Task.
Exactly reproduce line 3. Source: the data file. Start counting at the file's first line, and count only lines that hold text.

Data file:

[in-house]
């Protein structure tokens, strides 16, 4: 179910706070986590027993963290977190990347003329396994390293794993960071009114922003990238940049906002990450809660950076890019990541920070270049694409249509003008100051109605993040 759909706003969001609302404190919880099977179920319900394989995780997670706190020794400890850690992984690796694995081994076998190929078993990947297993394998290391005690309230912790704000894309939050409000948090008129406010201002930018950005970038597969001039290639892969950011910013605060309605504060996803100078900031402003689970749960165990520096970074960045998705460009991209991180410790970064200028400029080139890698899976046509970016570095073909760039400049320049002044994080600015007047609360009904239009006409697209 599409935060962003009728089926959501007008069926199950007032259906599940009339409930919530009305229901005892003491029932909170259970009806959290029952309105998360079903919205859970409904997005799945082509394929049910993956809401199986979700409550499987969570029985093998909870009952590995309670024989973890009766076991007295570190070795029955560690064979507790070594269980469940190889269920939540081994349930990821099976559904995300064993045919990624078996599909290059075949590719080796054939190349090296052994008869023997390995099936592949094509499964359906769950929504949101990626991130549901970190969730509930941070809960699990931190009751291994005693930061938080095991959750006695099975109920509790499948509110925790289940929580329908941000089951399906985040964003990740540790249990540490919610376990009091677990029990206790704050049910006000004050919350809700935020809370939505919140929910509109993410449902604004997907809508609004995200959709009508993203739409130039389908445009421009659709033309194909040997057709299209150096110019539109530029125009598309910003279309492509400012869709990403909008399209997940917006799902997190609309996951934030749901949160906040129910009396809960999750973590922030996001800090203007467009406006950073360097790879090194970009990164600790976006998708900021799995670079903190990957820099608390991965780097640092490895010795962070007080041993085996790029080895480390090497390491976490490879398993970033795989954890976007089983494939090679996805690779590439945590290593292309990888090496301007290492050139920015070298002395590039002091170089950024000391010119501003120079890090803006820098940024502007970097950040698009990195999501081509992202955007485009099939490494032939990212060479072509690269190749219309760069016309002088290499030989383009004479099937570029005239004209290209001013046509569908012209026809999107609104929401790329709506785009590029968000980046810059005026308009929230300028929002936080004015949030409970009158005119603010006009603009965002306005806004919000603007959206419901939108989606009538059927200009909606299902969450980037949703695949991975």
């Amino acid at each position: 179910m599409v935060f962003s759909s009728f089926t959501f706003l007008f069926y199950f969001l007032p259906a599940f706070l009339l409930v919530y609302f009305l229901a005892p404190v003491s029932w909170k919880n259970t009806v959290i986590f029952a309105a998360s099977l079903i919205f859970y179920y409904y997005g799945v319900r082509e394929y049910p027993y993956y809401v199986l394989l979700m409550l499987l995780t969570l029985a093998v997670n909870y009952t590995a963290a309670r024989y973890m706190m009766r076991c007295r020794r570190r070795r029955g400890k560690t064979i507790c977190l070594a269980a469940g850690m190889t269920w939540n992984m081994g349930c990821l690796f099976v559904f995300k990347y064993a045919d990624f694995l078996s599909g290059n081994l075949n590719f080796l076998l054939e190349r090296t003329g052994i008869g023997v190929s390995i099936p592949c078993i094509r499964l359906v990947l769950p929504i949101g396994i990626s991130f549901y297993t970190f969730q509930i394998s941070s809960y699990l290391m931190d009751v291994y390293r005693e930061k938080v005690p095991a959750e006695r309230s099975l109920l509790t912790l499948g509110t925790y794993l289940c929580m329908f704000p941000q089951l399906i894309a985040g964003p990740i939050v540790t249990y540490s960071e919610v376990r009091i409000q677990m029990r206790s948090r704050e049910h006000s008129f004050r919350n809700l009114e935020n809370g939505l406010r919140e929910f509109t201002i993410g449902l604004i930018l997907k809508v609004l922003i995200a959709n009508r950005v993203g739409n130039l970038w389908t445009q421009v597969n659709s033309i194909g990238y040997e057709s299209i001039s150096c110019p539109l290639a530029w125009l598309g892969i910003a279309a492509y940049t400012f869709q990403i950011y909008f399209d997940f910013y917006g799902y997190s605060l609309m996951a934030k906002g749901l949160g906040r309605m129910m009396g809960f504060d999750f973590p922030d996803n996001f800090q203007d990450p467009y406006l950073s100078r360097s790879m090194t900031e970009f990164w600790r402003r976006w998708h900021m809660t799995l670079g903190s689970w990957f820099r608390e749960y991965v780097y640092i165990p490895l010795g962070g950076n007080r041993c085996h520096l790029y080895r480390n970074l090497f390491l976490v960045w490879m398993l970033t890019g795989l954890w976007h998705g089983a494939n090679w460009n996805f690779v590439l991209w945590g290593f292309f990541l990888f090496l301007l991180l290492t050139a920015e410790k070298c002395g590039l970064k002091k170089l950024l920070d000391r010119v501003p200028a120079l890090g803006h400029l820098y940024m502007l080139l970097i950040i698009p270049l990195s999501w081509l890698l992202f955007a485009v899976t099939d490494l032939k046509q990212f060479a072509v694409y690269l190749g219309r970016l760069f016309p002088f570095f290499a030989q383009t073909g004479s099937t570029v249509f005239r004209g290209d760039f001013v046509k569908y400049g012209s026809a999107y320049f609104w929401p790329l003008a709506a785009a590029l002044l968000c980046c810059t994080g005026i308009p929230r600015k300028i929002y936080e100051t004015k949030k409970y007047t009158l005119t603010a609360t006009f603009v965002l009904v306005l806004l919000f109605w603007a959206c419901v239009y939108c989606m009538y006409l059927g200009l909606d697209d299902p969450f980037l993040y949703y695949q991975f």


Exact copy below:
């Amino acid at each position: 179910m599409v935060f962003s759909s009728f089926t959501f706003l007008f069926y199950f969001l007032p259906a599940f706070l009339l409930v919530y609302f009305l229901a005892p404190v003491s029932w909170k919880n259970t009806v959290i986590f029952a309105a998360s099977l079903i919205f859970y179920y409904y997005g799945v319900r082509e394929y049910p027993y993956y809401v199986l394989l979700m409550l499987l995780t969570l029985a093998v997670n909870y009952t590995a963290a309670r024989y973890m706190m009766r076991c007295r020794r570190r070795r029955g400890k560690t064979i507790c977190l070594a269980a469940g850690m190889t269920w939540n992984m081994g349930c990821l690796f099976v559904f995300k990347y064993a045919d990624f694995l078996s599909g290059n081994l075949n590719f080796l076998l054939e190349r090296t003329g052994i008869g023997v190929s390995i099936p592949c078993i094509r499964l359906v990947l769950p929504i949101g396994i990626s991130f549901y297993t970190f969730q509930i394998s941070s809960y699990l290391m931190d009751v291994y390293r005693e930061k938080v005690p095991a959750e006695r309230s099975l109920l509790t912790l499948g509110t925790y794993l289940c929580m329908f704000p941000q089951l399906i894309a985040g964003p990740i939050v540790t249990y540490s960071e919610v376990r009091i409000q677990m029990r206790s948090r704050e049910h006000s008129f004050r919350n809700l009114e935020n809370g939505l406010r919140e929910f509109t201002i993410g449902l604004i930018l997907k809508v609004l922003i995200a959709n009508r950005v993203g739409n130039l970038w389908t445009q421009v597969n659709s033309i194909g990238y040997e057709s299209i001039s150096c110019p539109l290639a530029w125009l598309g892969i910003a279309a492509y940049t400012f869709q990403i950011y909008f399209d997940f910013y917006g799902y997190s605060l609309m996951a934030k906002g749901l949160g906040r309605m129910m009396g809960f504060d999750f973590p922030d996803n996001f800090q203007d990450p467009y406006l950073s100078r360097s790879m090194t900031e970009f990164w600790r402003r976006w998708h900021m809660t799995l670079g903190s689970w990957f820099r608390e749960y991965v780097y640092i165990p490895l010795g962070g950076n007080r041993c085996h520096l790029y080895r480390n970074l090497f390491l976490v960045w490879m398993l970033t890019g795989l954890w976007h998705g089983a494939n090679w460009n996805f690779v590439l991209w945590g290593f292309f990541l990888f090496l301007l991180l290492t050139a920015e410790k070298c002395g590039l970064k002091k170089l950024l920070d000391r010119v501003p200028a120079l890090g803006h400029l820098y940024m502007l080139l970097i950040i698009p270049l990195s999501w081509l890698l992202f955007a485009v899976t099939d490494l032939k046509q990212f060479a072509v694409y690269l190749g219309r970016l760069f016309p002088f570095f290499a030989q383009t073909g004479s099937t570029v249509f005239r004209g290209d760039f001013v046509k569908y400049g012209s026809a999107y320049f609104w929401p790329l003008a709506a785009a590029l002044l968000c980046c810059t994080g005026i308009p929230r600015k300028i929002y936080e100051t004015k949030k409970y007047t009158l005119t603010a609360t006009f603009v965002l009904v306005l806004l919000f109605w603007a959206c419901v239009y939108c989606m009538y006409l059927g200009l909606d697209d299902p969450f980037l993040y949703y695949q991975f």